The two programs were closely allied in their origins and are naturally drawn together by their family ties. Yet the Twelve Traditions emphasize that each works more effectively if it remains separate. Thus, there can be no combining, joining, or uniting which would result in the loss of identity of either fellowship. Separateness rules out affiliation or merging, but it does not exclude cooperation with AA or acting together for mutual benefit.
Some of the open AA meetings I attend are speaker meetings where I get to hear someone's "story" of what it was like, what happened and what it is like now. The first open AA meeting I attended was a speaker meeting. I was so moved by what I heard that I developed a great awe for the miracles that can occur in recovery. I was moved in that meeting to tears. There was no blaming of the family, just a focus on their recovery through the steps. I realized then the power of those steps because if they could help someone who was in such dire circumstances with alcoholism, then they surely could help me.
When I go to open Big Book studies or open discussion meetings, I know to not share but say that I am a grateful member of Al-Anon who is there to listen. I learned that at AA meetings, even open ones, it is only appropriate for alcoholics (or people there because of their own drinking problem) to share (unless specifically asked to be a speaker). The primary purpose is for alcoholics to stay sober and help other alcoholics to achieve sobriety. I can't do that from my non-alcoholic perspective. It would be equally inappropriate for an alcoholic who isn't affected by someone else's drinking to share at an Al-Anon meeting. Or for a friend, who is along to just lend moral support, to share.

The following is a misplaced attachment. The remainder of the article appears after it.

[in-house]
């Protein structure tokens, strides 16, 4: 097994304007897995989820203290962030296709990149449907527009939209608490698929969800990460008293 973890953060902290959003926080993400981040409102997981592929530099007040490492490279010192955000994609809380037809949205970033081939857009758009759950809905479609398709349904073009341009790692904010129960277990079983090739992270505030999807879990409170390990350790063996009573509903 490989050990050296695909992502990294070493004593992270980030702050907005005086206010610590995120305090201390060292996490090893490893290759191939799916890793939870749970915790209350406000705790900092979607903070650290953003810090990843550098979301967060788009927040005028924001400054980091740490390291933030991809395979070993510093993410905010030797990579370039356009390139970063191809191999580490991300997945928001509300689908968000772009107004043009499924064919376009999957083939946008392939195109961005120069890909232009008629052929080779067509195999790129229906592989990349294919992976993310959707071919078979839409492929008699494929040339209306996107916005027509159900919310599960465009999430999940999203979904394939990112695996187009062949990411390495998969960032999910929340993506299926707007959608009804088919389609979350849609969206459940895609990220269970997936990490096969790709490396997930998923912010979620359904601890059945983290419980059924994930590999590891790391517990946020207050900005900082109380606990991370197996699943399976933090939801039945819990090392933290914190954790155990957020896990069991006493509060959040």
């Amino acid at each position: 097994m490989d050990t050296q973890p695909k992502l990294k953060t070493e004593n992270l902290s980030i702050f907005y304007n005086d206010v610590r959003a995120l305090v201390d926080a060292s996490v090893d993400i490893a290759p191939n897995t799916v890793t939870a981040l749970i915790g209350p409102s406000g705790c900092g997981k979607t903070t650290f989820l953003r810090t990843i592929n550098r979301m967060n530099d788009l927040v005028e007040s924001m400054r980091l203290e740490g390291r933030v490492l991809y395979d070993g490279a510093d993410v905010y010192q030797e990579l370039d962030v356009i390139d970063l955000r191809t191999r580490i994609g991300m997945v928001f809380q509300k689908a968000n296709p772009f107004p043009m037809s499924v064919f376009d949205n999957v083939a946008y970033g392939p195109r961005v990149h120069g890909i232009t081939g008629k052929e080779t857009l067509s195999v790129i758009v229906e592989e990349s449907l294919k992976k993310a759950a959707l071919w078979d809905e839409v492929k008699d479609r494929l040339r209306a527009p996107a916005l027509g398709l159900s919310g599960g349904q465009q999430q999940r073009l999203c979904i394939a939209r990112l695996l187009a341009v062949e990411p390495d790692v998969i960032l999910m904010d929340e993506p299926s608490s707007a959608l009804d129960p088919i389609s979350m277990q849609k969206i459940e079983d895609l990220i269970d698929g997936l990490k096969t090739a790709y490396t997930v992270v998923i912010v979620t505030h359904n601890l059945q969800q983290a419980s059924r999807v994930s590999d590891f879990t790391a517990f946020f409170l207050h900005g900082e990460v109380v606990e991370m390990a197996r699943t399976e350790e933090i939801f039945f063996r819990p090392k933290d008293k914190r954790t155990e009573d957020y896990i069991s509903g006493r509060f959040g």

Several years ago, when I was in the first year of Al-Anon, I was out of town at a work conference. I was having a tough time--I was away from home, screwed up in the head, and a co-dependent mess. I couldn't find an Al-Anon meeting to attend, so I went to an open AA meeting within walking distance of the hotel.
I walked into that mid-day meeting and introduced myself to an elderly gentleman in a wheelchair. I told him that I was in Al-Anon but needed to be at a meeting. I think he could tell that I was a mess. He asked me to chair the meeting which I declined. He then told me that it would be okay and would help the other attendees. I felt unsure about this, but decided that if I was being asked to do something then I needed to go ahead with it. God knows, I needed to be at that meeting. For some reason, I felt that I was being guided to do this and just trusted that it would all be okay.
So I read How It Works and then he asked me to tell my story. So I gave about a 15 minute share about what being me currently felt like and how I had gotten into Al-Anon for help in my own recovery. There were about 10 people present at the meeting and each one who shared indicated that my story reminded them of why they needed to stay sober and of the pain that they had caused others. One fellow said that he had committed crimes on a daily basis during his years of alcohol and drugs, had been to thousands of AA meetings but had never heard an Al-Anon speak. He said that the honesty and courage that I expressed were to be commended. These people made me feel welcome. I left that meeting with a sense of well-being that put me at peace.
I may have committed a breach in the traditions, but I will not forget the kindness I was shown by the AA fellowship there. And for some reason that made me feel better about a lot of things. It may not have been the best thing for a beginner in Al-Anon to do, but I appreciate that the elderly man in the wheelchair recognized a fellow lost soul and reached out to help.